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Reddam’s diverse interests run deep

Times Staff Writer

If J. Paul Reddam’s original career had stuck, he might have owned horses named Epistemology and Tautology.

Of course, if Reddam’s original career had stuck, he wouldn’t have had the money to buy a Kentucky Derby horse. But on Saturday, the Sunset Beach resident is poised to have two, Great Hunter and another he named Liquidity, both trained by Hollywood Park-based Doug O’Neill.

There are plenty of strange tales at the racetrack, but few as unlikely as Reddam’s.

He began his working life as a philosophy professor, then made a fortune as founder of what is now DiTech.com, the mortgage-loan company he sold for more than $200 million in 1999. He later founded CashCall, a company he still owns and operates that charges interest rates as high as 96% for unsecured loans.

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“I have been lucky in business, and I think I have a good intuitive understanding of the borrower because I’ve been in that same position myself,” Reddam said last week, sitting in his company’s Fountain Valley office. “When I was teaching and gambling at the track, I was broke like everyone else.

“I remember once, in a logic class, I started the lecture and about 10 minutes in, I had to stop and say, ‘Listen, let me tell you what happened to me last night at the track. I lost a pick six for 60 grand by a nose, and here’s how it happened.’ I knew I wasn’t long for the teaching world.”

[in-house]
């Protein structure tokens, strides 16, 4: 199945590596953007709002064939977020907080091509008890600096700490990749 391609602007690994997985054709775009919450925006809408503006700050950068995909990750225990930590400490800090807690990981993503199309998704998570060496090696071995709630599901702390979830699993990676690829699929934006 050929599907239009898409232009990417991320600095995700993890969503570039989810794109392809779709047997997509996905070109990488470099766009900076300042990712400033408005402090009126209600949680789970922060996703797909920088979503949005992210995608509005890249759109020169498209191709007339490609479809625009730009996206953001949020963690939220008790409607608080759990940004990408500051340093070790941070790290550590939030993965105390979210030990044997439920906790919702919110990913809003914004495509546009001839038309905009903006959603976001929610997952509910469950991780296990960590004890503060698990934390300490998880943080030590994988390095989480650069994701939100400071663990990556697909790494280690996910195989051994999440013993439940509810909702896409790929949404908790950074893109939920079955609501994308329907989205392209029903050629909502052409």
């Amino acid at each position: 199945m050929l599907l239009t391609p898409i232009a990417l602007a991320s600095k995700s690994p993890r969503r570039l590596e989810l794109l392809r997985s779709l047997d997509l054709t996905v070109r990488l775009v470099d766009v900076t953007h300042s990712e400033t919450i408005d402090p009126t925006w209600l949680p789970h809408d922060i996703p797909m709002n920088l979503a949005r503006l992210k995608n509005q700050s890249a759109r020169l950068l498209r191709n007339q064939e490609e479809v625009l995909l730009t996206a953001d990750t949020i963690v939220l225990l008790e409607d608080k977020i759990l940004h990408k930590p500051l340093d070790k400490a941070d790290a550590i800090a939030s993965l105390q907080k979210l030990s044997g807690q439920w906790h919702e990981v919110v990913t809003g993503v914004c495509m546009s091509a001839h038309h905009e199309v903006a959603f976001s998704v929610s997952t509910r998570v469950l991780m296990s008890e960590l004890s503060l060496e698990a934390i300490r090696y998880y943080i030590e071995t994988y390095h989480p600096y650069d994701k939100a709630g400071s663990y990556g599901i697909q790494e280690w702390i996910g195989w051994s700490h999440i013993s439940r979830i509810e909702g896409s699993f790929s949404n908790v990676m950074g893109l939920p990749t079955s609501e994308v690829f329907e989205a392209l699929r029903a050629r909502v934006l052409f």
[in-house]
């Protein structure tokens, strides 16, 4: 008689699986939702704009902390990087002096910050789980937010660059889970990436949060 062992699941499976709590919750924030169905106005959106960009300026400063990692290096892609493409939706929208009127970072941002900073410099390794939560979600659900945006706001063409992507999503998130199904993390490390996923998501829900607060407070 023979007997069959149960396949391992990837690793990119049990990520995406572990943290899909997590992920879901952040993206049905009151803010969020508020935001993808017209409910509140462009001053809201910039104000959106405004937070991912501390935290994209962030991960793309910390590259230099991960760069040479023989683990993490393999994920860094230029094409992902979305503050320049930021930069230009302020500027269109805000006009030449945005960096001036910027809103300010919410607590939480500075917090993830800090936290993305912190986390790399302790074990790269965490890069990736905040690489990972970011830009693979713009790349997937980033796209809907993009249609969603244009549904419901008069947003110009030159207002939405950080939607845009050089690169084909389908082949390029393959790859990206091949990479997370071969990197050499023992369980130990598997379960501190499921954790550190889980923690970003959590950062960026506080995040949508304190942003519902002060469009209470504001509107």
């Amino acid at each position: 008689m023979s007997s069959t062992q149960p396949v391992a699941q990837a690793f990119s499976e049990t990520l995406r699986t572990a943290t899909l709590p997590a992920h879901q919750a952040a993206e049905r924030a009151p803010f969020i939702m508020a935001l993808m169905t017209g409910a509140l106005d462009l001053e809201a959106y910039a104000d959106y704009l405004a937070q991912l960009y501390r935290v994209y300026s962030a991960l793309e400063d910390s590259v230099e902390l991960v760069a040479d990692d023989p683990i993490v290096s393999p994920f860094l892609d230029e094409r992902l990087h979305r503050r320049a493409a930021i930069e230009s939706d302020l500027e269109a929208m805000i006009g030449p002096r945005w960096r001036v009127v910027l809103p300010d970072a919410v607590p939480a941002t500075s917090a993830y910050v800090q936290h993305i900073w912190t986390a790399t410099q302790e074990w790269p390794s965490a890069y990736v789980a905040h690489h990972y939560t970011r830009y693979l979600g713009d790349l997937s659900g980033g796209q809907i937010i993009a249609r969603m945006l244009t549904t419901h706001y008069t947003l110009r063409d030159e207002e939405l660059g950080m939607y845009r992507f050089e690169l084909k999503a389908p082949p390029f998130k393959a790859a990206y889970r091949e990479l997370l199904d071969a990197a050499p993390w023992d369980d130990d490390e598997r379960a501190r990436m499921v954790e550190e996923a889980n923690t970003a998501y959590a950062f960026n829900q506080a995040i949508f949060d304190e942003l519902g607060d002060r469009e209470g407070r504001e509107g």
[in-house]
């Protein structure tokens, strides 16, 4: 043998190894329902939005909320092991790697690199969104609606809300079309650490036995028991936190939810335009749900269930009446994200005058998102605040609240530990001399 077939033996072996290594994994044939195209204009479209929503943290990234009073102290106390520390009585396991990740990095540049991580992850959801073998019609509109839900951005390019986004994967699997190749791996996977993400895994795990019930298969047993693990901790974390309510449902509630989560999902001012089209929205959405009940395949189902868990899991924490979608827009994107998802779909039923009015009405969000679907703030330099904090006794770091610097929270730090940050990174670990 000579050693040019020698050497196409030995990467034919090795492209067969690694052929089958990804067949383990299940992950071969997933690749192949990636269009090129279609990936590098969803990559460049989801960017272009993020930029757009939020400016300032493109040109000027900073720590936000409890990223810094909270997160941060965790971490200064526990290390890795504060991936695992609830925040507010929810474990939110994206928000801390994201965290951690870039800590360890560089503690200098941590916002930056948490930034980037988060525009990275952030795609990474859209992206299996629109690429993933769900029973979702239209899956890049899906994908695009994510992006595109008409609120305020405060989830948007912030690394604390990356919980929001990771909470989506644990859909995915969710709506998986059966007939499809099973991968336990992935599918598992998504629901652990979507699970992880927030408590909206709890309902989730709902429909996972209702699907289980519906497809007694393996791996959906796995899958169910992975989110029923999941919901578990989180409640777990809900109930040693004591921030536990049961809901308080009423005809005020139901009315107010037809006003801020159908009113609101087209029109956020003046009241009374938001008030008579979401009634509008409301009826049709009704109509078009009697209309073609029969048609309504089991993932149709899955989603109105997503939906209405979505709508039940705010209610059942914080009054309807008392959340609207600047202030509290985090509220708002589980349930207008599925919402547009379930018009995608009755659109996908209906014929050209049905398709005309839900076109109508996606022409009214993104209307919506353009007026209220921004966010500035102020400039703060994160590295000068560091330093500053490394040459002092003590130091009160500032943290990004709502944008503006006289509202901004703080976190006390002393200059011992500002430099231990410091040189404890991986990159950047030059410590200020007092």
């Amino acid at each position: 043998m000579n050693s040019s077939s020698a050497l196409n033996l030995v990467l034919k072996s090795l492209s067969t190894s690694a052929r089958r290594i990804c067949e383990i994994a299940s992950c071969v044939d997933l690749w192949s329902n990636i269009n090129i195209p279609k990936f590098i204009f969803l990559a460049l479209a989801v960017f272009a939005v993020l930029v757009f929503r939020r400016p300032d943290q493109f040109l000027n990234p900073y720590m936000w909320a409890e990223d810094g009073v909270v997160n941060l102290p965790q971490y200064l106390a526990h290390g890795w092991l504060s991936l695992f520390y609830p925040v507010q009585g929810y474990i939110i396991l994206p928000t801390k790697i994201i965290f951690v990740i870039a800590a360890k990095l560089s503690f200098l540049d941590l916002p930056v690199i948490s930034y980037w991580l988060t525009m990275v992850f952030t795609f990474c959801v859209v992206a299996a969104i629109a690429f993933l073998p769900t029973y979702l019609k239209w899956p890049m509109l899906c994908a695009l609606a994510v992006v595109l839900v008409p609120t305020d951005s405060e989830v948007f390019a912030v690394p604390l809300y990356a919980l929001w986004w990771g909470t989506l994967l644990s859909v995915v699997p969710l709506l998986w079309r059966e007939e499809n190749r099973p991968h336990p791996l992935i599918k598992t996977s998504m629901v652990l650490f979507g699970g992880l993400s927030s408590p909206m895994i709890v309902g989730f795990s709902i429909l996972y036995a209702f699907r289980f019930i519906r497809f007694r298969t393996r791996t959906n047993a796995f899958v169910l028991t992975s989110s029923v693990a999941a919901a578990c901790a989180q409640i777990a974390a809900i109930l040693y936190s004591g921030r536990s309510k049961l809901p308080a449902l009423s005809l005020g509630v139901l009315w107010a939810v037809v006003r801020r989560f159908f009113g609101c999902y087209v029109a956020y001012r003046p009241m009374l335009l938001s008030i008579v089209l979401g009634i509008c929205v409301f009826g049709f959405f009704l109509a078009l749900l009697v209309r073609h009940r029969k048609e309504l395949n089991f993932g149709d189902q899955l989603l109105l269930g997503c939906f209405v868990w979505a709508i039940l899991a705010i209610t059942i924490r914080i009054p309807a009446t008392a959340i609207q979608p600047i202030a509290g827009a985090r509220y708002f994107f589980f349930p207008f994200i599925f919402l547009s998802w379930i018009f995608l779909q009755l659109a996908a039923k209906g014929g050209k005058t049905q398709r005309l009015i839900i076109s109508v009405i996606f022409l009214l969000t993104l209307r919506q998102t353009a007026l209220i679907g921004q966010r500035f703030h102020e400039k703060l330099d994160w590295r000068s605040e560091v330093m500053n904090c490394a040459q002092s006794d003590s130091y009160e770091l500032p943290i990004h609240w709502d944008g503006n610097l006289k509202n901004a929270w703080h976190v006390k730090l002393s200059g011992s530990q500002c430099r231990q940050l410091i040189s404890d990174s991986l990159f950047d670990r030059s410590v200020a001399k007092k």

The title of the dissertation he wrote to earn his doctorate at USC and the names of the courses he taught as an associate professor at Cal State Los Angeles in the early 1980s hardly suggested a future in high-risk loans.

“My dissertation was called, ‘Pragmatics and the Language of Belief,’ ” Reddam said. “And what it was about was how, when we think, whether we think in our natural language or in some deeper thought structure that, say, if we spoke different languages, underlying that is the same language.

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“Like, say, you have a thought, you’re thinking in English. Now someone is French. Can they have that exact thought?”

What Reddam was often thinking about was racing. In his spare time, he put together harness partnerships or played the pick six at Los Alamitos Race Course.

“Pretty much anyone I knew, I was talking them into putting up five grand or something,” said Reddam, 51, who was born in Canada but moved to California to attend USC. “My landlord. The chairman of the philosophy department. Girlfriends. Everyone was victimized.”

Reddam essentially shrugs when asked about the high interest rates charged by CashCall.

“The only people with a negative reaction to the high interest are people who would never need to borrow the money,” he said.

“Where customers are unhappy with us, is when we decline them. Some credit is just too unforgivable even for CashCall. But to the customer, it’s not about the interest rate, it’s about solving a problem.”

Some borrowers avoid high interest charges by repaying the loans quickly, in a matter of months or even days, Reddam said, adding that minimum-wage earners are not his clientele.